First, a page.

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I bought a Brother last year that I've really enjoyed. The machine I had before that started acting up badly (I'd had it since high school). I was taking a sewing class and mentioned my tempermental machine to the teacher; she asked how long it had been since I had had it cleaned. My answer was :ABON: "They need to be cleaned?"

  Ahem. 

Needless to say, I'm cleaning my newish one.

:LOUCHE:wait...they need to be cleaned??? FML another thing I'm doing wrong. Thanks mom. lol Guess I'm looking up my model and doing a little cleaning tonight. le sigh

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My birthday gift when I was 16 was a Singer 16 stitch model that has been a real workhorse for me for years and years. I have loved that machine and worked it until I thought it was dead - it was having trouble with tension and motor issues, etc. I had it serviced through The place mom bought it but they felt it was a lost cause.  My wonderful husband bought me an amazing Bernina embroidery combo machine a few years ago to replace my old Singer and I love it but I found that I sort of needed two machines at some point (I know, I know.....). So, I took my old Singer to my mechanic who services my embroidery machine and lo, and behold, it is as though I have another new machine!!!! I was thrilled.  Like I was 16 again. I would try finding another thrifted machine and a great mechanic through your local (great) sewing shop. (And it didn't cost me a ton of money - it wasn't $6 but the parts in this machine are sturdy - I know because I have seen them for years!!!)

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Yeah, honestly, the most complicated thing I can imagine doing would be buttonholes.  Maybe.  Buttonholes would mean that I'm sewing actual clothing, and right now, I'm not even ambitious enough to tackle knits, much less something with sleeves and buttons (especially after the way my Home Ec clothes turned out).  :mindblowing:  The $6 Wonder supposedly does buttonholes, but I haven't tried that yet.  Hardest thing would be hemming jeans, so something that can handle 4 or 6 layers of denim without blowing a gasket.  I made a felt playhouse a year or so ago, and 3 layers of felt was as much as the machine could handle, and even that was iffy - mostly the thickness, and the fuzziness of the felt snagging on things.  The pile of jeans to hem keeps getting put off because I'm not sure the machine can handle it.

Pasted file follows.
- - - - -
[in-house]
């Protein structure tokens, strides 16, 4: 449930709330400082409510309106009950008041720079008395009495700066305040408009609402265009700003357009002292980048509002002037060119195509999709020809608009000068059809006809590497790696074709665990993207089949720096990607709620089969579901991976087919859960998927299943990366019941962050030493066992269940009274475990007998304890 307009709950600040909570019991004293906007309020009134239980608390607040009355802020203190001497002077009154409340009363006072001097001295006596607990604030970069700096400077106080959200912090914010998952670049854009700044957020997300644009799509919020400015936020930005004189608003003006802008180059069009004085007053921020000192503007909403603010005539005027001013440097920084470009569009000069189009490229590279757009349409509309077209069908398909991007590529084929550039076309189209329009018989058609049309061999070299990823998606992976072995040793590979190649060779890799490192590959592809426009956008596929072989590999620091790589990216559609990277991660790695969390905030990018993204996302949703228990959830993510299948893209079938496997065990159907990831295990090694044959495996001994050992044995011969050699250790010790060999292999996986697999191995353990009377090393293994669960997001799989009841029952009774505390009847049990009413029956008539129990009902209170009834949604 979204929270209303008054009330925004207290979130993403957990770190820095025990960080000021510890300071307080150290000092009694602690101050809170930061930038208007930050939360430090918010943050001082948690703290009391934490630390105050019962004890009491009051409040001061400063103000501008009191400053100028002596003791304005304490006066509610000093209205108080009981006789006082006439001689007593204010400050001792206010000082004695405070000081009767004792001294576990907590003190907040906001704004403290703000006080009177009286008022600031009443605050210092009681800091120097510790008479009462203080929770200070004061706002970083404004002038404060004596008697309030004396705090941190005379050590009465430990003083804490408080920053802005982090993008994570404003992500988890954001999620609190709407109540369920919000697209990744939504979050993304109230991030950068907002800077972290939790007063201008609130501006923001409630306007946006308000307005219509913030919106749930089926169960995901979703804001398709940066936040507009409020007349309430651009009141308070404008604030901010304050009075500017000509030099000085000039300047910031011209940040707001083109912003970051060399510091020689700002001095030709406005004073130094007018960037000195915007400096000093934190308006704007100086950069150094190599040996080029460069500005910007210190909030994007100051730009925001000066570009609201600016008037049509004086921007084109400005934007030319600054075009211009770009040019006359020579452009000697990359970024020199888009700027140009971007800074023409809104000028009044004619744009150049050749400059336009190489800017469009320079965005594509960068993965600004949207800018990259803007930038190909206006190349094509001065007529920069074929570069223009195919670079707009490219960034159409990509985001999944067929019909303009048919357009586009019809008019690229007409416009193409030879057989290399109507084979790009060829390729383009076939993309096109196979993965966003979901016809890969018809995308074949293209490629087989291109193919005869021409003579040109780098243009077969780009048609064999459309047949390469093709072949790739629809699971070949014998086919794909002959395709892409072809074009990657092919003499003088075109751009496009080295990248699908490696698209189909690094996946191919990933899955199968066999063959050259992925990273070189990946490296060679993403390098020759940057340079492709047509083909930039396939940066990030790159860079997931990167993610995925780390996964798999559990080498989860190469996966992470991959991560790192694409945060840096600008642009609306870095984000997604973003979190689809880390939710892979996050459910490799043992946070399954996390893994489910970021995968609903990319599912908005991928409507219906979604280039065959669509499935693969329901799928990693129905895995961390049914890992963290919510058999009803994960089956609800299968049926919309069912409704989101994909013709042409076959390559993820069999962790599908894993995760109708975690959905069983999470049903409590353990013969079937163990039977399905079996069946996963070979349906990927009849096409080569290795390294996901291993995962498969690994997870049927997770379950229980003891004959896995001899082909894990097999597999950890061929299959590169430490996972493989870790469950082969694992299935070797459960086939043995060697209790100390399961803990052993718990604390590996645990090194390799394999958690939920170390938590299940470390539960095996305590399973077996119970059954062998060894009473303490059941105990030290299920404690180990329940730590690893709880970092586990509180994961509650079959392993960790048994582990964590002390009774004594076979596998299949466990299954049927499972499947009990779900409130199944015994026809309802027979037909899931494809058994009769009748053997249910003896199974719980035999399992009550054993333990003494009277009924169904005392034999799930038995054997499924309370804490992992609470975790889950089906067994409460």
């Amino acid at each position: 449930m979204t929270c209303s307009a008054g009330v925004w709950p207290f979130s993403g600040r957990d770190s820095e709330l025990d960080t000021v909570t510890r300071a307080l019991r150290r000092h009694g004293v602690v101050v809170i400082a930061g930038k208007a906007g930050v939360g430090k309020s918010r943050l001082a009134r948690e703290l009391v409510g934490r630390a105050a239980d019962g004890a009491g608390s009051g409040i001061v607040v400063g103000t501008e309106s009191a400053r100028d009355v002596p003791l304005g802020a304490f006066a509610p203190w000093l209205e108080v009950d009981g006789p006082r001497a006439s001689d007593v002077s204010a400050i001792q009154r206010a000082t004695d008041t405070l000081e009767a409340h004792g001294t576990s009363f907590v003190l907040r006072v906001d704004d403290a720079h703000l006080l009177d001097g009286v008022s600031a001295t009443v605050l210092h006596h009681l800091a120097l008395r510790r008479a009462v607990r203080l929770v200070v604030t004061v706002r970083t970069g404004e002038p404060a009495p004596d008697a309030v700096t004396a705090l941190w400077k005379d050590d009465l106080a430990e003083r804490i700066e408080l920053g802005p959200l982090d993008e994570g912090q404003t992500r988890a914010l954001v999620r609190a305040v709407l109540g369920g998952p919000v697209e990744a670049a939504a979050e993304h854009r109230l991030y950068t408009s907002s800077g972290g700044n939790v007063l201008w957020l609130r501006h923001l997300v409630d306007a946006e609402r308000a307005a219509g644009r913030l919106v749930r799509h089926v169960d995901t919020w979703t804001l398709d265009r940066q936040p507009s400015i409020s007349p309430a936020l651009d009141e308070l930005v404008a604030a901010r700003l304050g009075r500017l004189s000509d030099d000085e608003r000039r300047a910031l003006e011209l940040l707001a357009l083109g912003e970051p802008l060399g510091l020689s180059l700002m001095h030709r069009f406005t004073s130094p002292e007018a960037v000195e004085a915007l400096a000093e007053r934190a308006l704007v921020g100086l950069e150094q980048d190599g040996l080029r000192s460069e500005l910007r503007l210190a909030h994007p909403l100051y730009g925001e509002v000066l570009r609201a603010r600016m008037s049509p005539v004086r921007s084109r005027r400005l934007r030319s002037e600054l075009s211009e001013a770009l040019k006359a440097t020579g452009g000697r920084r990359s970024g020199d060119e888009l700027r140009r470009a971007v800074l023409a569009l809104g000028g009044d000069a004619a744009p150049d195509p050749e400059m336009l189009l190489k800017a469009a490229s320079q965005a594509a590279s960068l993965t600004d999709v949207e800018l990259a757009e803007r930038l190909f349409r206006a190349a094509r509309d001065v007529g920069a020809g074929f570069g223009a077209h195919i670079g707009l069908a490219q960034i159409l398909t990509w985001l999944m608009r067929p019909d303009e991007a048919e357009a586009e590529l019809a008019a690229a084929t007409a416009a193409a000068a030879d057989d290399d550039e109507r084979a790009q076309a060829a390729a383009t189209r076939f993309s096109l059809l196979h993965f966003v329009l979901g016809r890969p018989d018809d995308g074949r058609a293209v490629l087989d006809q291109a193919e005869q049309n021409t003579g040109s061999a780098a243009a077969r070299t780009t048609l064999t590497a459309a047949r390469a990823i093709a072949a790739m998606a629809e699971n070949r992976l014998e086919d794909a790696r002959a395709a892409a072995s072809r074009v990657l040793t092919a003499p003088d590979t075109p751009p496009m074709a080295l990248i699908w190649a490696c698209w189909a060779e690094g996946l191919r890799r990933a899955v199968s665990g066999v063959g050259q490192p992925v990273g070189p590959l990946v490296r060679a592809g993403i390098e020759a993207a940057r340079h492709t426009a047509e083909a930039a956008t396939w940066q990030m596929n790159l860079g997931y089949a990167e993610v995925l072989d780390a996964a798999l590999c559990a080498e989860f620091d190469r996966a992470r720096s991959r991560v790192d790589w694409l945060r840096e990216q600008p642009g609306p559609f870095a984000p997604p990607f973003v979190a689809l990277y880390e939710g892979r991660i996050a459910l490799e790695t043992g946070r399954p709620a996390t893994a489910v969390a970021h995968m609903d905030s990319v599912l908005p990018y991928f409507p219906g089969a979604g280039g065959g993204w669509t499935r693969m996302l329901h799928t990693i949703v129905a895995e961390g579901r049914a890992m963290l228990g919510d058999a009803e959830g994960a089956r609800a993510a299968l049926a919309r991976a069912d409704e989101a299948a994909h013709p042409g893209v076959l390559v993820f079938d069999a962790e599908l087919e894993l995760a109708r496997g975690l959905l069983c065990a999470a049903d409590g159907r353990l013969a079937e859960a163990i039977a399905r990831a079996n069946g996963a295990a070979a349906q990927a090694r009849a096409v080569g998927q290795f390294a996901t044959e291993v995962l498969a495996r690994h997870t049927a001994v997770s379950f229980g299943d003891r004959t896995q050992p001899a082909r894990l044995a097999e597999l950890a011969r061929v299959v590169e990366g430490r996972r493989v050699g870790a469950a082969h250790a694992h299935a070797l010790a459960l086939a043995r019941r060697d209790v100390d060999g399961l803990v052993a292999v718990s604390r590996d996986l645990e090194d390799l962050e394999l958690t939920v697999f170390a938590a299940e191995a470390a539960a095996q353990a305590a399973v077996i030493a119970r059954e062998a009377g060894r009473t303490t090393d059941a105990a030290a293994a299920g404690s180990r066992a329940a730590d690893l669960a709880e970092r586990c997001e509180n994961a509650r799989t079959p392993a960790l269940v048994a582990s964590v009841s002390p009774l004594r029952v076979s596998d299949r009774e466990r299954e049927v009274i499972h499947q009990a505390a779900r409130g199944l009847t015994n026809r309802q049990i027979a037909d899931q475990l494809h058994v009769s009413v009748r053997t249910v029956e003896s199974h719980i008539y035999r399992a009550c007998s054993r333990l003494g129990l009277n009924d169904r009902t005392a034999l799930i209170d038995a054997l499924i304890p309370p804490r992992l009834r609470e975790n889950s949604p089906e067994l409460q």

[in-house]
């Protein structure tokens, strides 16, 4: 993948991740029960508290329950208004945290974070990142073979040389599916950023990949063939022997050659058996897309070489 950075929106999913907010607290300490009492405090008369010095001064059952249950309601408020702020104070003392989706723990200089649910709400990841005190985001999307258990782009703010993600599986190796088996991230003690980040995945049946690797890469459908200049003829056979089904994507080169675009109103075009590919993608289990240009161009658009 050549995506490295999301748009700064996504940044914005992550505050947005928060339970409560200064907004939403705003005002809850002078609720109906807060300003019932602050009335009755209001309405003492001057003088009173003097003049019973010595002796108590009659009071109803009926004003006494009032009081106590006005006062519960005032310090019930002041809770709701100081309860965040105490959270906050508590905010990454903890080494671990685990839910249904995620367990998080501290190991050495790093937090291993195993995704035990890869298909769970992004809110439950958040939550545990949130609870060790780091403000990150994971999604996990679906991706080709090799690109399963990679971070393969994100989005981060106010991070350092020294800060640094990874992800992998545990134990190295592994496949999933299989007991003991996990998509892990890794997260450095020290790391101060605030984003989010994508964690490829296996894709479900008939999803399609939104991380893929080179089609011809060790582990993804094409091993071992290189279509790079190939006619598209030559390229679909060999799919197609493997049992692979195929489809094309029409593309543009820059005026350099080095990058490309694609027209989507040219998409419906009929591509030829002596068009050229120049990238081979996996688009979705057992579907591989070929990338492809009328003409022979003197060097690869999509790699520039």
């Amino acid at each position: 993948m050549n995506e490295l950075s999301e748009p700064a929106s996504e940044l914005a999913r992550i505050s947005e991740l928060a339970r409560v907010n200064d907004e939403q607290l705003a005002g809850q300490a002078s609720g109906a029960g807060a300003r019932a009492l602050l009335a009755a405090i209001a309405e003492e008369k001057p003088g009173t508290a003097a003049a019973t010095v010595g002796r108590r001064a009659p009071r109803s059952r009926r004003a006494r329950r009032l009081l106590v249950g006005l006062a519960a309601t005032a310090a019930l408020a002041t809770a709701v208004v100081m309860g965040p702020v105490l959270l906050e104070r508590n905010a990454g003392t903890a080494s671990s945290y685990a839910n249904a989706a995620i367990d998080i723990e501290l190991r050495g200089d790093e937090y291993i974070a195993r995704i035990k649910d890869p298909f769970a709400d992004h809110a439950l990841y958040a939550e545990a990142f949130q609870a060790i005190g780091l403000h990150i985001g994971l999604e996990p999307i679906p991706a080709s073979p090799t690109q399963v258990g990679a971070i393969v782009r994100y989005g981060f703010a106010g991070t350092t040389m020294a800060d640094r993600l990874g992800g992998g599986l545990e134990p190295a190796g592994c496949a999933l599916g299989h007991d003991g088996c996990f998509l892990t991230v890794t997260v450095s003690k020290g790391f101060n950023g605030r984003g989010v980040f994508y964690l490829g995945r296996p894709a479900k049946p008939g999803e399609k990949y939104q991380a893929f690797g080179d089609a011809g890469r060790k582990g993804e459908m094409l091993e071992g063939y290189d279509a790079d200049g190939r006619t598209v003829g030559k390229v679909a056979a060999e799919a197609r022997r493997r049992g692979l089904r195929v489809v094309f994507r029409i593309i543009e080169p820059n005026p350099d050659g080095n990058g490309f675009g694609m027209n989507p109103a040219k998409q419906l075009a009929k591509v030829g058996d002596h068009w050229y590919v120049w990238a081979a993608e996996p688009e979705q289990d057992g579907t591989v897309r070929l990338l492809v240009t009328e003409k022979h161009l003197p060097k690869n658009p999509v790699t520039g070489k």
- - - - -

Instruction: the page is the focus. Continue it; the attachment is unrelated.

This one is a White, a brand I've never heard of, old enough to be non-computerized but new enough that most of the innards are plastic, not metal.  Not sure how much it was used before I got it.  It works okay for the most part, but has occasional hissyfits.  I was sewing the Kid's Halloween costume Saturday, and it suddenly started having problems with thread snarling.  Seems the spool tension had spontaneously gone loose, and I hadn't touched or changed anything except ending one seam and starting a new one. 

Brand-wise, other than Singer, what options are there for a sturdy basic machine that can do zigzag and buttonholes?  Pretty sure the Home Ec classes used Singers, other than that I'm clueless on brands.  If you were buying a used machine, what would you avoid, or check for?  The garage sale machine was a total gamble, I don't even think I plugged it in to test it before I bought it.